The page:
In this space, visitors are invited to post any comments, questions, or skeptical observations about Philo T. Farnsworth's contributions to the field of Nuclear Fusion research.
Subject: Some observations
Date: May 08, 09:23 am
Poster: Richard Hull
On May 08, 09:23 am, Richard Hull wrote:
While going back over my lab notes, I note that I have made a couple of observations which might be iteresting and that I have not reported heretofore.
First, the jets or beams from the poissor out into the inter-grid region appear to be a function of central grid geometry only! The beam or beams, depending on the operational regime obtained, almost never impact on an outer grid wire!
This is odd, at least on the surface of it, as the mean free path and other experiments with magnetic deflection indicate the beam becomes pretty much electrons by the time it traverses the chamber and the outer grid wires are postiive and should be very attractive of such beams.
This probably speaks to the success of attainment of the desired virtual spherical electrostatic field at the outer grid zone.
In addition, the spherocity of the inner grid coupled with the centration within the outer grid's field will dictate the beam's exit point. In my Fusor II, in the 6" bell jar, a lot of time was spent to not only center the inner grid, but also to make sure that it was quite spherical. These efforts have paid off with the characteristic constant jumping about of the beam, as if it "didn't know where it belonged", as the chamber is being pumped down. Finally, after a bit of protracted pumping to below 20 microns and some of the magnetic ion cleansing, the "star mode" is seen.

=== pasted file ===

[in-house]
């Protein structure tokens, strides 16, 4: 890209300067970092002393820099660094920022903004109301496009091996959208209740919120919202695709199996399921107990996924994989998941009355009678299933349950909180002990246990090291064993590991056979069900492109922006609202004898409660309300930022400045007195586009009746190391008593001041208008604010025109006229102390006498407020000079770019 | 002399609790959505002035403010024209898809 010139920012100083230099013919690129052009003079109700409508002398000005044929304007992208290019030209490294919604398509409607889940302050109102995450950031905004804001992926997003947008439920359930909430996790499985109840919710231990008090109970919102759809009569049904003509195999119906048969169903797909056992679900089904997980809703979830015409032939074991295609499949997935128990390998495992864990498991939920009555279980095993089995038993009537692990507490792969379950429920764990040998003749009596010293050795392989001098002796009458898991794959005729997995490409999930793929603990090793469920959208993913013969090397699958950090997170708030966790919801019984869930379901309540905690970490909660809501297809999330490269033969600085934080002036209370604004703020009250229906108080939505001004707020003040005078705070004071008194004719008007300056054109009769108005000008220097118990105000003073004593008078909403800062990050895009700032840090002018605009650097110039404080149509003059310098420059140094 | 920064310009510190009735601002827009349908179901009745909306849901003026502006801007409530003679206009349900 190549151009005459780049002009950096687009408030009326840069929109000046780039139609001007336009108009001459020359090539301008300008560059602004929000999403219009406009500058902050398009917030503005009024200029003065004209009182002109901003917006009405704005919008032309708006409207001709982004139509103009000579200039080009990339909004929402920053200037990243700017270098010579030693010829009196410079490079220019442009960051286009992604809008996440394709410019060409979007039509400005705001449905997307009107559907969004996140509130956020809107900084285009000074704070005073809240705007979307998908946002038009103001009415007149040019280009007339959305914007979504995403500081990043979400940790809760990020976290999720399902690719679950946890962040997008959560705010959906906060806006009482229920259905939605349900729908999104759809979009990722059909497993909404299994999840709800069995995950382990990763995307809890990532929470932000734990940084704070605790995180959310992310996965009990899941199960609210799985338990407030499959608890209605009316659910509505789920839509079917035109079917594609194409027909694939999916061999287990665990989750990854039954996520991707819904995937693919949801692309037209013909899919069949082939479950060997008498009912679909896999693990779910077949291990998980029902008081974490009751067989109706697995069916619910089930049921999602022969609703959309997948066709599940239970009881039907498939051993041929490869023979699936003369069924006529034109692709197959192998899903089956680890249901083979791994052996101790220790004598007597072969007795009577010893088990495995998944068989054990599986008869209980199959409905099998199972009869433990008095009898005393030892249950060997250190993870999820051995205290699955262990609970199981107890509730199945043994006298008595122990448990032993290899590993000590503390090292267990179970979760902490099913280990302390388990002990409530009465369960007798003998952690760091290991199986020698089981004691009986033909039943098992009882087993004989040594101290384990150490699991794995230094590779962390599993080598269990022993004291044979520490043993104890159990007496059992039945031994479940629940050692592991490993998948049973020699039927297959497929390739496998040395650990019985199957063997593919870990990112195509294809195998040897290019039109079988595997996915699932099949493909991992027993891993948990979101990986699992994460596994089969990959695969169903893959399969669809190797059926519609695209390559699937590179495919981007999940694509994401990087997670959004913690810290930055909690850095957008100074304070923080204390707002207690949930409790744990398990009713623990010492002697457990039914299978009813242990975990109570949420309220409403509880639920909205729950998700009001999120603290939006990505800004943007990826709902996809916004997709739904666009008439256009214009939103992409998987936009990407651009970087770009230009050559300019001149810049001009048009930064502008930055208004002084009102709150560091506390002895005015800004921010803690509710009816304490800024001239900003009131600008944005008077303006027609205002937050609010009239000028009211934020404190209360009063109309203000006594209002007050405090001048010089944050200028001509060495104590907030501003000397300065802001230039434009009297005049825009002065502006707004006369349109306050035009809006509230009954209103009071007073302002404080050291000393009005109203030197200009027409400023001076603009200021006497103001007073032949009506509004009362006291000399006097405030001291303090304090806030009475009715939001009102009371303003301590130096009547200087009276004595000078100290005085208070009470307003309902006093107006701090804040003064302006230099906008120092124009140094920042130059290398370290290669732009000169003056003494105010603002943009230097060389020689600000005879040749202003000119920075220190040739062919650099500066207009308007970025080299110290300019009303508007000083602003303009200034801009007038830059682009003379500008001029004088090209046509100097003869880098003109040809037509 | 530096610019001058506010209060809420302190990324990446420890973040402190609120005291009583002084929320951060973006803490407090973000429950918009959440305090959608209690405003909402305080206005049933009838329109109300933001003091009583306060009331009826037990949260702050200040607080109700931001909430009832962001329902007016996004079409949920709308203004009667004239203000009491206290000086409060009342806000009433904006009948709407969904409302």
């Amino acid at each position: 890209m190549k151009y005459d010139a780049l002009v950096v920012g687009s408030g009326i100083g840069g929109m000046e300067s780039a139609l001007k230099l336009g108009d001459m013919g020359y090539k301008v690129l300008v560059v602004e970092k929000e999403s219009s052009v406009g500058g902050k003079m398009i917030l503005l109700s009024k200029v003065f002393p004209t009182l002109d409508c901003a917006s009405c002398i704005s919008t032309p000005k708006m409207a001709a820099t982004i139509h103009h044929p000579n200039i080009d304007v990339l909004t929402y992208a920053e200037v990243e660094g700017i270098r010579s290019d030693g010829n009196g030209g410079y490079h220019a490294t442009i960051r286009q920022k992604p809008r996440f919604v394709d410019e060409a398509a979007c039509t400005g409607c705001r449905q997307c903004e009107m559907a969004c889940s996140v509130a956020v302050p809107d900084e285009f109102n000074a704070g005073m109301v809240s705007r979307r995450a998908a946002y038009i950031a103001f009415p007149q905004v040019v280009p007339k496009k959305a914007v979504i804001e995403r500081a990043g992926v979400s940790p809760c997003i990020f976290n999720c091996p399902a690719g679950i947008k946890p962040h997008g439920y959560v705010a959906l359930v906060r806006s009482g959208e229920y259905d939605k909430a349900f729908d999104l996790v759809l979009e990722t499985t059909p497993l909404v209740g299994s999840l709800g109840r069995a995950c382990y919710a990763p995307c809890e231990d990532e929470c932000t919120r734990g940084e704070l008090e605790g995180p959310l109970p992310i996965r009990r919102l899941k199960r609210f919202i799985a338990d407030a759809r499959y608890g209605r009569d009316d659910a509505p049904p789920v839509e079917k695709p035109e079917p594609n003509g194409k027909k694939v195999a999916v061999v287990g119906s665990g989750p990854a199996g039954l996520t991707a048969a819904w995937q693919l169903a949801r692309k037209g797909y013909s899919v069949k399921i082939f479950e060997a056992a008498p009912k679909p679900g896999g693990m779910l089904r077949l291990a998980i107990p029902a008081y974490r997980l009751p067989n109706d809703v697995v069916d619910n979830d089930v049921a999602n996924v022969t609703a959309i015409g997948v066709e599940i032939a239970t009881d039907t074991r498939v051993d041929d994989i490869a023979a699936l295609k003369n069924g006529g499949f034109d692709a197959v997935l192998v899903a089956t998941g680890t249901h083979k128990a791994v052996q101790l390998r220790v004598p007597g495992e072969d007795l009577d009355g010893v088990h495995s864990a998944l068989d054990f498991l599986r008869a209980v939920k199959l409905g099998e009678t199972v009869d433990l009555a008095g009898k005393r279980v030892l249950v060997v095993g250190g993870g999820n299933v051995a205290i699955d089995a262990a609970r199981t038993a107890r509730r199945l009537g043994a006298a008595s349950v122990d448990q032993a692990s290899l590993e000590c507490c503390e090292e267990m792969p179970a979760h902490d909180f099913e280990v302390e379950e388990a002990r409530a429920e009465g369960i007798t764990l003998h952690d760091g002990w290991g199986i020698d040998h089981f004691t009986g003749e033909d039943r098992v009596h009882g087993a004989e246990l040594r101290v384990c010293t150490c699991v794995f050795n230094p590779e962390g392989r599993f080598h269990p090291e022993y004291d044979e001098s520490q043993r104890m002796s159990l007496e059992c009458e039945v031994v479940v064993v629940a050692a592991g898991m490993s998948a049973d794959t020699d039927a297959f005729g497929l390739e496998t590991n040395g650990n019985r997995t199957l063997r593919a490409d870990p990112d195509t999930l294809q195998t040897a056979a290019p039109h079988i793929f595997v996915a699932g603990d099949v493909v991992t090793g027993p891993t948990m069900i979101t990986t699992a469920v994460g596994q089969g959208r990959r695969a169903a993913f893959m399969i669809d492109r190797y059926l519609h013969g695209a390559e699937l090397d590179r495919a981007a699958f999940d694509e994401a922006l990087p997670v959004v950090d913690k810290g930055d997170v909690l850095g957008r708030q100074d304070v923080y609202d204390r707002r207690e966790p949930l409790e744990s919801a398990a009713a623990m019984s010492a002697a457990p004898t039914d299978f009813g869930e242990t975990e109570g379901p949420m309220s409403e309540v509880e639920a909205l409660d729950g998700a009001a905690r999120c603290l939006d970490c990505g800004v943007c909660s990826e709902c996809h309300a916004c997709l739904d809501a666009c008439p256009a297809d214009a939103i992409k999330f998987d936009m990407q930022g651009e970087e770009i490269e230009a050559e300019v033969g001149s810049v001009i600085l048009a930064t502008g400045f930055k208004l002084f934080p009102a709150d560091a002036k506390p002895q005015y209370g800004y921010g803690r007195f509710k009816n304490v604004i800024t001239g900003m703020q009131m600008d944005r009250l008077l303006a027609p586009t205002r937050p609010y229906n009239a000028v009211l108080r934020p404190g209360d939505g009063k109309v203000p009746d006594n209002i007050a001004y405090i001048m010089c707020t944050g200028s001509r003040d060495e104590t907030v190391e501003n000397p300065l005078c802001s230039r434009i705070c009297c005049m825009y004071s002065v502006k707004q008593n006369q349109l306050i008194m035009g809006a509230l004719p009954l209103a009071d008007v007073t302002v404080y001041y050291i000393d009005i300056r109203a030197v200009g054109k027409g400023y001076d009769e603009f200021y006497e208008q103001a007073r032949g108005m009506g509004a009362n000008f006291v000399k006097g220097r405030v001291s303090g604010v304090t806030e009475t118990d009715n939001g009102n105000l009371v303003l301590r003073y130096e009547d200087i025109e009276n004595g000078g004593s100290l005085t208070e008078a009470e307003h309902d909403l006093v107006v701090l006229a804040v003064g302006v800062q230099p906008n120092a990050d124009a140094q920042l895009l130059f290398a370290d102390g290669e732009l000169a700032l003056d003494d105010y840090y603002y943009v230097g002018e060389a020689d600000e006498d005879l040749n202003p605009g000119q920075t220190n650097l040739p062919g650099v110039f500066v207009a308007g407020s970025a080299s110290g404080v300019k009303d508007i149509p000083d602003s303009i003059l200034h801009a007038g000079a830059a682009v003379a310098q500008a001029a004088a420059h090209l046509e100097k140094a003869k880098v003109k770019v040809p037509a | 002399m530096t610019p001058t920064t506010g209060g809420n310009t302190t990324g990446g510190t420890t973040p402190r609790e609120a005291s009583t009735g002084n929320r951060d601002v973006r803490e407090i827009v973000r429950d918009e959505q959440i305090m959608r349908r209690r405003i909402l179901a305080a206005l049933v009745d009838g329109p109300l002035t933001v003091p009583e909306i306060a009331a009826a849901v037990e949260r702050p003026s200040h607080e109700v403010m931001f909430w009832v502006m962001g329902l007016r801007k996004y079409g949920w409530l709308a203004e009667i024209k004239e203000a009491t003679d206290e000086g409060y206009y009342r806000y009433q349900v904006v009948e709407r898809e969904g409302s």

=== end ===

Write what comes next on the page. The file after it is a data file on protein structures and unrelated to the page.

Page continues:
For those not using deuteruium, I will note that the common air pump down produces white to pinkish star mode rays at about 10-30 microns. While the deuterium/neutron fusors have red rays.
For those really going the full route and still not using a diffusion pump, a molecular sieve on the mechanical foreline is a must have item! This handy item will allow a good deal lower presure to be reached due to adsorption and trapping of water and pump oil vapor. I have zero'd my TC gauge on several occassions with this arrangement. With a dry ice packing of the sieve you might even go lower, but it hardly worth the effort. Naturally, if you use such a device, you must understand how and when to clear the zeolite sieve material of the bad stuff by bakeing it out. The sieve material can be is expensive but can be reused or recycled for years with proper care.